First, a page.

A shot looking up one of the many beautiful canals of Canterbury, England. This city can be found in the South East of England and is extremely popular with tourists from all over the world.

Bridgewater Canal, the begining.

The construction of the Bridgewater Canal was the catalyst for the great age of canal building in the second half of the eighteenth century. Completed in 1761, this was not Britain’s first canal, with the Sankey Canal having opened in 1757. However, it was the first British canal to follow a completely new route as the Sankey Canal itself followed a river. Funded by Francis Egerton, the Duke of Bridgewater, this new canal followed a route linking his coal mines in Worsley with Manchester.

Egerton came up with the idea during a tour of Europe, inspired by the 150-mile-long Canal du Midi, completed in France in 1681. Upon his return, he engaged the work of an engineer by the name of James Brindley to design and build the canal. Brindley had never built a canal before, but he was reputed for his work with waterpower. So, the duke took a risk and borrowed £25,000 (a large sum of money at that time) to pay for the project.

In the end the risk paid off, with the canal a huge success, making the duke a ton of money. Designed with a series of tunnels driven deeply into the coal mines, it was able to transport coal directly to the market in industrial Manchester. And as the canal’s most famous section, the Barton Aqueduct, bypassed the River Irvin, the Duke was able to avoid paying navigation tolls. Overall, this reduced the duke’s shipping costs by 50%, allowing him to supply cheaper coal to a wider market.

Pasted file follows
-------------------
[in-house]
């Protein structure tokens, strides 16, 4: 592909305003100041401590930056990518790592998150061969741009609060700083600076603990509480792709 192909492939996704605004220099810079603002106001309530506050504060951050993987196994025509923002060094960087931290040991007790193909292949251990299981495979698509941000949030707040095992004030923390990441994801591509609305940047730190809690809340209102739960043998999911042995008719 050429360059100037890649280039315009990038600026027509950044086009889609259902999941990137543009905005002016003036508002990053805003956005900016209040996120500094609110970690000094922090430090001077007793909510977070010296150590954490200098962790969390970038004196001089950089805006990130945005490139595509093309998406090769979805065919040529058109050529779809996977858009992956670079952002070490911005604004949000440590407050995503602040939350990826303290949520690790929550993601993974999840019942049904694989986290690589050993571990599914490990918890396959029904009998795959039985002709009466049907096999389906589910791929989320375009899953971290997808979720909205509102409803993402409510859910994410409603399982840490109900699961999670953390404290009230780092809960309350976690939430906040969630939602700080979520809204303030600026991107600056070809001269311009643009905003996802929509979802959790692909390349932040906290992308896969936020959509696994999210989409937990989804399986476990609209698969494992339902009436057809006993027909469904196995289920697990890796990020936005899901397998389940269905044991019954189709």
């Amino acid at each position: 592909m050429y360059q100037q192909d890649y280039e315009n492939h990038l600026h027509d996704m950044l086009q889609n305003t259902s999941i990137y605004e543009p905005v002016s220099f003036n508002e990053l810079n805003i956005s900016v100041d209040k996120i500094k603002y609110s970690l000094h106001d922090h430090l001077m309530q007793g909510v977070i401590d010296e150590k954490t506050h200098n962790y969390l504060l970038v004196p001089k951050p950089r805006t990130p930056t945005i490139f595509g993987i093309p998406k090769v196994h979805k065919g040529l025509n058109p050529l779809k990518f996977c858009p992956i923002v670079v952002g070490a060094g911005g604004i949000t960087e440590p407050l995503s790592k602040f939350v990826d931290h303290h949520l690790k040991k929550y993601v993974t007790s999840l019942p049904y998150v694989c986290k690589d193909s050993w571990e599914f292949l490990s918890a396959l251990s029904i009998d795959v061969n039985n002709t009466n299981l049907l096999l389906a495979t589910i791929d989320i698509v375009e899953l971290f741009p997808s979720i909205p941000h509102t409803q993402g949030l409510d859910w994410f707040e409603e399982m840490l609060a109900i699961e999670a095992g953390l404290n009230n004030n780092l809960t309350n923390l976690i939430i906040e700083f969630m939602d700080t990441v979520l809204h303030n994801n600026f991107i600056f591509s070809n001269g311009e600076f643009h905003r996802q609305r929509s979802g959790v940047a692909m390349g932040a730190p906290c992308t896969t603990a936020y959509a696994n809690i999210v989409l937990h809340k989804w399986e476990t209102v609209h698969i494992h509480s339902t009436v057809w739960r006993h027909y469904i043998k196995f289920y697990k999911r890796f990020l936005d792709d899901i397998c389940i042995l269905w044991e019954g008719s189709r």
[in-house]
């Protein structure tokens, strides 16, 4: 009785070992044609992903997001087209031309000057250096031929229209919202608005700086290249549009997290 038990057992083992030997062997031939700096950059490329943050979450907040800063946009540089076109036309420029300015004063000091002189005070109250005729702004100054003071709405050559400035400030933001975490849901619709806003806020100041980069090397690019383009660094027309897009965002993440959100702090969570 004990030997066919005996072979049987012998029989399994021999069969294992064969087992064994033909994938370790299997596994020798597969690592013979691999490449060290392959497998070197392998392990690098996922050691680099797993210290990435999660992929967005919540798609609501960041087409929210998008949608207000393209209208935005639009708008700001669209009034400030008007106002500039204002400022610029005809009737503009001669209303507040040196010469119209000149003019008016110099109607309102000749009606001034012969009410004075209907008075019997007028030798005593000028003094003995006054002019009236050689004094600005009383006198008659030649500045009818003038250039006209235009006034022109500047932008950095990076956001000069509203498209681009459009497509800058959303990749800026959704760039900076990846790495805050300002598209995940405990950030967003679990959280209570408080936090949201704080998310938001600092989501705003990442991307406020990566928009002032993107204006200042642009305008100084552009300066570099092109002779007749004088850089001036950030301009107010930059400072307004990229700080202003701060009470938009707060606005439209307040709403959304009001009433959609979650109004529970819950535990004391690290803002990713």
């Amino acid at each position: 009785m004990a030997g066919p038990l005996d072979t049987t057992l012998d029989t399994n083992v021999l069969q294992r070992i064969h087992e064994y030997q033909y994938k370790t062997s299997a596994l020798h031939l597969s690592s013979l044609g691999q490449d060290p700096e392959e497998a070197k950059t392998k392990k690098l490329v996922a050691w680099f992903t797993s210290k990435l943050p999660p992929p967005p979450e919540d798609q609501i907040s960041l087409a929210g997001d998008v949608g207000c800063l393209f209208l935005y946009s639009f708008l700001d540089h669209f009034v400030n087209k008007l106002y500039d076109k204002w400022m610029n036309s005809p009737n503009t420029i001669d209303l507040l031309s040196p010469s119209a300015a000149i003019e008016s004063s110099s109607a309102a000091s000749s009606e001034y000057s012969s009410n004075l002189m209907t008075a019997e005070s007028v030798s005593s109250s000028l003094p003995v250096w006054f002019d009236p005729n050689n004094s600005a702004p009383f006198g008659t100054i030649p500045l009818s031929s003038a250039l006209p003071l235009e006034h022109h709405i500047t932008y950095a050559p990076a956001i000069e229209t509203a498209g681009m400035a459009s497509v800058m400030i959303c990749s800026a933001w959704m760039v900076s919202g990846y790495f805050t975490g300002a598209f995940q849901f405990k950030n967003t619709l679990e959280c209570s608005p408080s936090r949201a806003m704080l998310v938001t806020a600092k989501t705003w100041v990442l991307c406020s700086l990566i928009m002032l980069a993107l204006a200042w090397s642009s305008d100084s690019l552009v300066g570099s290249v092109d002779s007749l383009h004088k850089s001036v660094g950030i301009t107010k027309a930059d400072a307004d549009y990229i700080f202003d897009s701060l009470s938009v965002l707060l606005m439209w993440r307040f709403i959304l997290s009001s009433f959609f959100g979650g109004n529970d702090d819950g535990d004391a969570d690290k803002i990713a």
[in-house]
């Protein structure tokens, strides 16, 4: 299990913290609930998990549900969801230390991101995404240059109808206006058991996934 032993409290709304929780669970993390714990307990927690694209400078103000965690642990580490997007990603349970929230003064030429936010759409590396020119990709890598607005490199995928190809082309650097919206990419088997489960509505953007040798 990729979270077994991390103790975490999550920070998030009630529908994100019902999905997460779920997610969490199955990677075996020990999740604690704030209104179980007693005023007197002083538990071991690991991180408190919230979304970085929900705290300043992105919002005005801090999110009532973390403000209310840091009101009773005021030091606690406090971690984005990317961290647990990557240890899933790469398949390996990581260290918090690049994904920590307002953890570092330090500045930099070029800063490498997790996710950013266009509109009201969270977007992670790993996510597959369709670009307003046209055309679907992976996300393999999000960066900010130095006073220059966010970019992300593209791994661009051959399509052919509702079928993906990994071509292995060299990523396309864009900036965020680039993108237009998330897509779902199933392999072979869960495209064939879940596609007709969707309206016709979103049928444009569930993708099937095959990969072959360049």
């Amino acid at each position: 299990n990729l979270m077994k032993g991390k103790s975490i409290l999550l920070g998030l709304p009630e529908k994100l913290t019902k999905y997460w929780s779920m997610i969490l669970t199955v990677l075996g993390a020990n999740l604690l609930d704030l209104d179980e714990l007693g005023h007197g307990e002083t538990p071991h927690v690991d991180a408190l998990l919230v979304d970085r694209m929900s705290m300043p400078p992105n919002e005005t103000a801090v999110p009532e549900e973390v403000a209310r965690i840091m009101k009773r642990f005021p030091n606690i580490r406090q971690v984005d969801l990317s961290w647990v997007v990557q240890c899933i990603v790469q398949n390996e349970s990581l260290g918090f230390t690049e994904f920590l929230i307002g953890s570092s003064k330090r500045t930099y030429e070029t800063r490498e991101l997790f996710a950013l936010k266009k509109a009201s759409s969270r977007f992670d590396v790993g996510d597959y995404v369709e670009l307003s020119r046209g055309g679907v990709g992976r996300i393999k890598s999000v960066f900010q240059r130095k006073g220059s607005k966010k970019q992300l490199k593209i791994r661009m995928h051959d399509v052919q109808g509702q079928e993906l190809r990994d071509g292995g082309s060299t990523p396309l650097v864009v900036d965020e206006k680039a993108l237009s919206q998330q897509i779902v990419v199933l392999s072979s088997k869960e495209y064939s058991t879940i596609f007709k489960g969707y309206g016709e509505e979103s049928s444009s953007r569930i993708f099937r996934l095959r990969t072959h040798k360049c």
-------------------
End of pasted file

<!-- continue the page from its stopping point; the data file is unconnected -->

The duke became exorbitantly rich, while the rest of Britain’s industrialists witnessed what could be achieved with canals.

Foggy morning on the Bridgewater canal

Josiah Wedgewood and the Trent and Mersey Canal

Inspired by the success of the Bridgewater Canal, Josiah Wedgwood, a Midlands pottery manufacturer and entrepreneur, instigated a number of similar projects. Josiah Wedgewood was the founder of Wedgewood china, a founder of luxury good manufacturing in England.

Wedgwood realised early the profits he could make by transporting his products by water. If he was to expand his business, he knew he would have to be able to export his pottery over large distances and in a quick and economical fashion. The rough and bumpy roads of the day, however, were too slow and risky, and risked easily damaging his fragile pottery. He thus integrated his factories with canals to ensure his delicate products could be transported all over Britain in one piece.

This most impressive project that Wedgwood was involved in was the Trent and Mersey Canal. This canal was also designed by James Brindley in 1766 as part of a network to link England’s four great rivers – the River Mersey, River Trent, River Severn, and River Thames. Wedgewood wanted the canal to bring in materials to his potteries on Stoke-On-Trent, and so with the help of two of his friends, Thomas Bentley and Erasmus Darwin, successfully petition Parliament for the route.